Miao - Marriage and Family

Marriage. Marriages generally require parental consent but are based on mutual attraction and choice. In the past, many communities had "youth houses" where unmarried young people could gather. Groups of young men traveled around to court girls in other villages. In the absence of parental consent, elopement was an alternative. Festivals and trips to periodic markets still provide an opportunity for young people to meet, engage in antiphonal singing and dancing, and establish new friendships. Since the 1950s, travel restrictions and state disapproval of premarital sexual behavior has increased the parental role in marriage arrangement. Marriages are monogamous. Marriage outside the dialect or language group is rare. Divorce and remarriages are permitted. Postmarital residence is usually in the man's home village but only the youngest son lives with his parents after his marriage, and in instances where there are no sons a family may bring in a son-in-law or an aged widow or widower might join her married daughter's household. In some areas, there is delayed transfer of the bride until after the birth of her first child, or the practice of starting out with residence with the bride's family.

Domestic Unit. The two-generation nuclear family is statistically the most common. Relations between spouses, and between parents and children, are more egalitarian than among the Han. Economic, social, and ritual ties are retained with natal kin. Visiting kinsfolk are welcome guests, and may come for extended visits.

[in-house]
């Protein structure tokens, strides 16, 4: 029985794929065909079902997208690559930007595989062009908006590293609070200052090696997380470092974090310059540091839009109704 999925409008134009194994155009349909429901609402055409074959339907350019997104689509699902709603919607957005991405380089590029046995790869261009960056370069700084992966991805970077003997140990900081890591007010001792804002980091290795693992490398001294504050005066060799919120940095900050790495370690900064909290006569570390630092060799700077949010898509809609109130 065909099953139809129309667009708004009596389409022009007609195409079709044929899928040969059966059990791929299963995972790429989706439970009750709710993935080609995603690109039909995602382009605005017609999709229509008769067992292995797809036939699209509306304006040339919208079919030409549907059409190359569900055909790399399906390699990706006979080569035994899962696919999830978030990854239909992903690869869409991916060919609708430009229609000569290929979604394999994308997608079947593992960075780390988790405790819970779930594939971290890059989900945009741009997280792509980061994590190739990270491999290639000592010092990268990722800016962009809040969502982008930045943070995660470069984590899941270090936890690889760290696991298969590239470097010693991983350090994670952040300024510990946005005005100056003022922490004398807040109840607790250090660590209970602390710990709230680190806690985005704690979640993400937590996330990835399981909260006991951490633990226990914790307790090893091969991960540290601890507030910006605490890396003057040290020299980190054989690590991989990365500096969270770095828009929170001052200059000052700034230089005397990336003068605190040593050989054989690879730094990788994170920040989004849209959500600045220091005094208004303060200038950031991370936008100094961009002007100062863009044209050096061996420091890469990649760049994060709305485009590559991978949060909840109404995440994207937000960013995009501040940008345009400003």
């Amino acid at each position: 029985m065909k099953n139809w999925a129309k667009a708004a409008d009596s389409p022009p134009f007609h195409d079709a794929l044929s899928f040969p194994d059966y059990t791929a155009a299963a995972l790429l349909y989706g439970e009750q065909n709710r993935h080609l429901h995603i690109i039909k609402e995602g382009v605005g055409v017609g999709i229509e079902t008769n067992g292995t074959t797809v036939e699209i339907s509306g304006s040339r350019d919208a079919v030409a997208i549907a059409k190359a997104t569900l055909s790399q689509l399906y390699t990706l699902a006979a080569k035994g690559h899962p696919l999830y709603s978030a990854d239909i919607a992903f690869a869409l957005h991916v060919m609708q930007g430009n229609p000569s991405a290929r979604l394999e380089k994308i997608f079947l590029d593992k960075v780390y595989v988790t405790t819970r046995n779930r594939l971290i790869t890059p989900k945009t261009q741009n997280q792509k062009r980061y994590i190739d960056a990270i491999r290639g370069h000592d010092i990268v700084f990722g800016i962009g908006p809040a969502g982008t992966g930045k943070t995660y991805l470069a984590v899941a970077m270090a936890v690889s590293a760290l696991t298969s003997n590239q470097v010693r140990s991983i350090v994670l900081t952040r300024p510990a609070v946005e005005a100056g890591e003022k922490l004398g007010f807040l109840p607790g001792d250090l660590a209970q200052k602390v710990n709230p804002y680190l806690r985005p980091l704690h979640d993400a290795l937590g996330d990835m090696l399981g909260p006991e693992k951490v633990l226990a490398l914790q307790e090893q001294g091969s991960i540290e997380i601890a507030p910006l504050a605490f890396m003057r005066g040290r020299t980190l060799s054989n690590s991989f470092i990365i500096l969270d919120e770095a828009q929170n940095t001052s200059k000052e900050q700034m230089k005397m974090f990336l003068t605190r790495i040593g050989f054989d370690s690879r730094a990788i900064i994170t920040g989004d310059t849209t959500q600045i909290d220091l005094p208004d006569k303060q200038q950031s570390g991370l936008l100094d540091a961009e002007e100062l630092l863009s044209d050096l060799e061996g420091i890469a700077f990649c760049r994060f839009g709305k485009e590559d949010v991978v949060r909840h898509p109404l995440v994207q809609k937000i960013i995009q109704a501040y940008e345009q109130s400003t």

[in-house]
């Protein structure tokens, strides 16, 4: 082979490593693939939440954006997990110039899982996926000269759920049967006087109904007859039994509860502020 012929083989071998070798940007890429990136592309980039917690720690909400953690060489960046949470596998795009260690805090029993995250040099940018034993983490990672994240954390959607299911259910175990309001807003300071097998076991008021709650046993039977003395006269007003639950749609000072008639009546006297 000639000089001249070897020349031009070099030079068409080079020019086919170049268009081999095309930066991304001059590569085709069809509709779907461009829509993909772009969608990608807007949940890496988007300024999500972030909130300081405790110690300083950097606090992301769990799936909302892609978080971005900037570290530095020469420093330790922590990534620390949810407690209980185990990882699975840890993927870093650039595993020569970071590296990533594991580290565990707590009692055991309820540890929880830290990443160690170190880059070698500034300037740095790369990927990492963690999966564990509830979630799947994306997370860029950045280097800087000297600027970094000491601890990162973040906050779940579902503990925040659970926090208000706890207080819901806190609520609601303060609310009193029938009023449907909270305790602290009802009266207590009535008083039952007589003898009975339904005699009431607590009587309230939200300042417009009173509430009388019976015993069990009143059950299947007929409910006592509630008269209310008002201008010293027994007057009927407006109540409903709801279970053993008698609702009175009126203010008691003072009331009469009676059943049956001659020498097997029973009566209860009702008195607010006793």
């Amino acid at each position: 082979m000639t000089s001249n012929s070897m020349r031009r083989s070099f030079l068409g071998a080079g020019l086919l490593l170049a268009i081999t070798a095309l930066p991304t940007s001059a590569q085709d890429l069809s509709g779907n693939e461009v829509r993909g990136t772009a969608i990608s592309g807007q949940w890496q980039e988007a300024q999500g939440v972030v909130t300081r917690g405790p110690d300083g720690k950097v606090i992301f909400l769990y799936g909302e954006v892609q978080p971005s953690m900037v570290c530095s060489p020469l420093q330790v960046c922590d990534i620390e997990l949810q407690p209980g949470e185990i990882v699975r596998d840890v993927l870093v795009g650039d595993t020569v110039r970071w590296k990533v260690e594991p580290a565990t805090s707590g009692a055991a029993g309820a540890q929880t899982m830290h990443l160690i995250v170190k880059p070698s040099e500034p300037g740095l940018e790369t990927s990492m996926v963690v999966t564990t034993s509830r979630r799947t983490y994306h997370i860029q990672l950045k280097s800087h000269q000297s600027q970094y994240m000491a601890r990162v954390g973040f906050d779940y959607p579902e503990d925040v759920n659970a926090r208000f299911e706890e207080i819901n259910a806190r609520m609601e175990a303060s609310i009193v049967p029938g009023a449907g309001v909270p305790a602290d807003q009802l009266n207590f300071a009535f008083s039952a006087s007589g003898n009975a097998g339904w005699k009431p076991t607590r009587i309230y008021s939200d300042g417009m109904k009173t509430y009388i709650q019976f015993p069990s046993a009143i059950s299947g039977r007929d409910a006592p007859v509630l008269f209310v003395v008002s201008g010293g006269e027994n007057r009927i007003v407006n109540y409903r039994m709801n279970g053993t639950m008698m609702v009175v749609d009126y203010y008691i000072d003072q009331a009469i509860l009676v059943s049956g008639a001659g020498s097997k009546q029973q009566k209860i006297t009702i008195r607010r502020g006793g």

Inheritance. At marriage, sons and daughters receive property and assistance in building a new house. Marriage portions previously included livestock as well as household goods, tools, jewelry, and cloth. The youngest son and his descendants inherit the parental house and remaining wealth. A couple without sons will live with a daughter, who stands as heir.

Socialization. Both parents are involved in child rearing. Verbal skills and work skills are valued. Children are expected to assist with work tasks from an early age. Some tasks, such as gathering firewood or caring for livestock, are not gender-linked, and both sexes are encouraged to take responsibility and act independantly. Mothers teach their daughters to spin and weave and to do batik and embroidery, and sons learn hunting skills from their fathers. Since the 1950s, most boys and some girls attend primary school. Relatively few continue on to middle school since this usually involves boarding schools far from their home communities.

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